Look for an example of index offseting

Here’s some pseudo code to give a rough idea of what I wanna do

typedef struct _POINT { uint color; uint place; uint texel; } POINT;
vec4 colors[3] = {{0}};
vec3 places[3] = {{0}};
vec2 texels[3] = {{0}};
POINT points[3] = {{0}};
// shader location, address, offset of member, stride to next index, size of array from address
attr( location, points, offsetof(POINT,color), sizeof(POINT), sizeof(points) );
buff( ..., colors, ... );
attr( location, points, offsetof(POINT,place), sizeof(POINT), sizeof(points) );
buff( ..., places, ... );
attr( location, points, offsetof(POINT,texel), sizeof(POINT), sizeof(points) );
buff( ..., texels, ... );

How would I go about doing that in OpenGL? For whatever example you give save future viewers of the thread some confusion by just using the exact same pseudo structure as above. Can also skip how to get the location though just in case there’s some deviation from what I’ve been using I’d like you to give a rough example of setting up the buffers before the render loop also.

How do you go about doing what in OpenGL? What does this code mean? What is it trying to accomplish?

I don’t know what a POINT is, but it looks suspiciously liked you’re trying to index each array separately. Which you can’t do.

Also, what is a “place?”

Well indexing each array separately was already done but I’m try to go the more efficient route of sending only one indices array and simply using offsets for each indexed attribute, here’s something I just finished abstracting out while attempting to do just that:

		StateFloats( FloatVBO, location, f );
		StateIndexOffset( GTraits->vbo, location, i, f );
	}

	RelayIndices( GTraits->vbo, Points, sizeof(POINT) / sizeof(uint), GL_DYNAMIC_DRAW );
	//glX( NULL, glInvalidateBriefData( CacheID ) );
	//glX( NULL, glVertexArrayElementBuffer( TraitVBO, IndexVBO ));
	glX( NULL, glDrawElements( Strip->DrawAs, Points->used, GL_UNSIGNED_INT, NULL ));

	return 0;
}

void StateFloats( uint vbo, uint loc, ENUM_CACHE f )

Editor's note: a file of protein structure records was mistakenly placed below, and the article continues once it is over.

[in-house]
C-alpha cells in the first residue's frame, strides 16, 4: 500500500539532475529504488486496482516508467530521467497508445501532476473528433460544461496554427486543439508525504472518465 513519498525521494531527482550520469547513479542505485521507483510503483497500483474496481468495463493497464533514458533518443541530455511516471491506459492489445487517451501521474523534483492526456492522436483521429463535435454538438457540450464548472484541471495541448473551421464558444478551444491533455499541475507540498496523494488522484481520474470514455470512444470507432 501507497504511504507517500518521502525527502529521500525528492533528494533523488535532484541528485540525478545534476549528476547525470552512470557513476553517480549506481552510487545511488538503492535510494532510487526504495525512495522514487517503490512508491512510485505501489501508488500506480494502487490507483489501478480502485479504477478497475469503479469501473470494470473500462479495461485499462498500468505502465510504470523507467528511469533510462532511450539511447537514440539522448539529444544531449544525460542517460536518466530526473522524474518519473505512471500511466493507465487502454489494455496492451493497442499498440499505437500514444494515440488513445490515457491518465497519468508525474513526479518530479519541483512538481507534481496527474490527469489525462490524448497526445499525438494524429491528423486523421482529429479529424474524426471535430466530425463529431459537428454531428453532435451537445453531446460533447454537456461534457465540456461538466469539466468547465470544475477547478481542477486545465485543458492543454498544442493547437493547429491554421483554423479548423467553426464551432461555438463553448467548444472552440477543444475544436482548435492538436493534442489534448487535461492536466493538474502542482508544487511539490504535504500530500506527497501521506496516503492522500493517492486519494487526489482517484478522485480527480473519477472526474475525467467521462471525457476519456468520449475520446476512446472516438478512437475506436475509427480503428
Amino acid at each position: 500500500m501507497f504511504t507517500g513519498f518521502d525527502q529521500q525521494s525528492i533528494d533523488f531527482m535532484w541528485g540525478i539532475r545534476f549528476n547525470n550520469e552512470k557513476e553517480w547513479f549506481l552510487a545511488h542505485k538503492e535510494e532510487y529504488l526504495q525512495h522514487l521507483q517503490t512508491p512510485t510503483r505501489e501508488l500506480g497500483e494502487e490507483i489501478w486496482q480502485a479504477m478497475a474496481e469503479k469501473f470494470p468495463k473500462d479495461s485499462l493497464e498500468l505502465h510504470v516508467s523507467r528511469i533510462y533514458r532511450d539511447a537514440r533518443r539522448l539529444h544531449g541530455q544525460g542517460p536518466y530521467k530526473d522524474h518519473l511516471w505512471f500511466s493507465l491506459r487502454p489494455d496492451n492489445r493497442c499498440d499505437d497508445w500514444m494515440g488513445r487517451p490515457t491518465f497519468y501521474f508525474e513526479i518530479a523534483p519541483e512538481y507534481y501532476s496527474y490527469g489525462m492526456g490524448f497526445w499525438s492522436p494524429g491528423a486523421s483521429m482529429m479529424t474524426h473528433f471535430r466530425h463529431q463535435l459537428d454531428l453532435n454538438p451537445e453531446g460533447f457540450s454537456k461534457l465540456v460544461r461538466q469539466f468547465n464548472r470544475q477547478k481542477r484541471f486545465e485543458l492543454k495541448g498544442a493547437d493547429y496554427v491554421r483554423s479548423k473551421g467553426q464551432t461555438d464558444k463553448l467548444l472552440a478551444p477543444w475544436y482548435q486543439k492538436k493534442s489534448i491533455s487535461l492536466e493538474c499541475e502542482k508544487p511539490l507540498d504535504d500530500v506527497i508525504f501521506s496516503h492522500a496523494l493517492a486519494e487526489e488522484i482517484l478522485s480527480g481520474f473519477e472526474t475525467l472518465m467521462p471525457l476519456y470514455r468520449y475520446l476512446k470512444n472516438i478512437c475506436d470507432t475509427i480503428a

{
	glX( NULL, glBindBuffer( GL_ARRAY_BUFFER, vbo ) );
	glX( NULL, glVertexAttribPointer( loc, ++f, GL_FLOAT, GL_FALSE, 0, NULL ));
}

void StateIndexOffset( uint vbo, uint loc, ENUM_TRAIT i, ENUM_CACHE f )
{
	POINT P;
	glX( NULL, glBindBuffer( GL_ELEMENT_ARRAY_BUFFER, vbo ) );
	glX( NULL, glVertexAttribPointer
	(
		loc, 1, GL_UNSIGNED_INT, GL_FALSE, sizeof(POINT),
		(void*)((uchar*)(&(P.raw[i])) - (uchar*)&P)
	));
}

void RelayIndices( uint vbo, BLOCK *Indices, uint perStruct, uint DrawAs )
{
	glX( NULL, glBufferData
	(
		GL_ELEMENT_ARRAY_BUFFER,
		Indices->used * perStruct * sizeof(uint),
		Indices->addr,
		DrawAs
	));
}

Edit: Here’s the traits in my glsl code that the indices indicated by POINT’s members refer to:

#version 330

in vec2 Texel;
in vec4 Color;
in vec3 Place;
in vec3 Normal;
in vec3 Tangent;
in vec3 BiNormal;

I started by sending a separate index array for each trait but now I want to send an array of POINT objects as an index array and have each index be loaded from an offset of each stride (which is sizeof(POINT))

An index array, as the name suggests, contains an index. Singular. You get 32-bytes. That’s it; that’s an index.

If it were that easy to do multi-indexed rendering, I wouldn’t have written a big answer that says you can’t do multi-indexed rendering. If you want to have multi-indexed rendering, you must do all of the attribute fetching and manipulation manually.

There’s no trick around this. If you want X, you must do Y.

Well that sucks, that’s one thing they could’ve easily implemented when they 1st introduced indexing to the API, there’s no reason they couldn’t. A struct full of indices can still be reinterpreted as part of an index array, for GPU side all it would be is this:

indices = (uchar*)addr;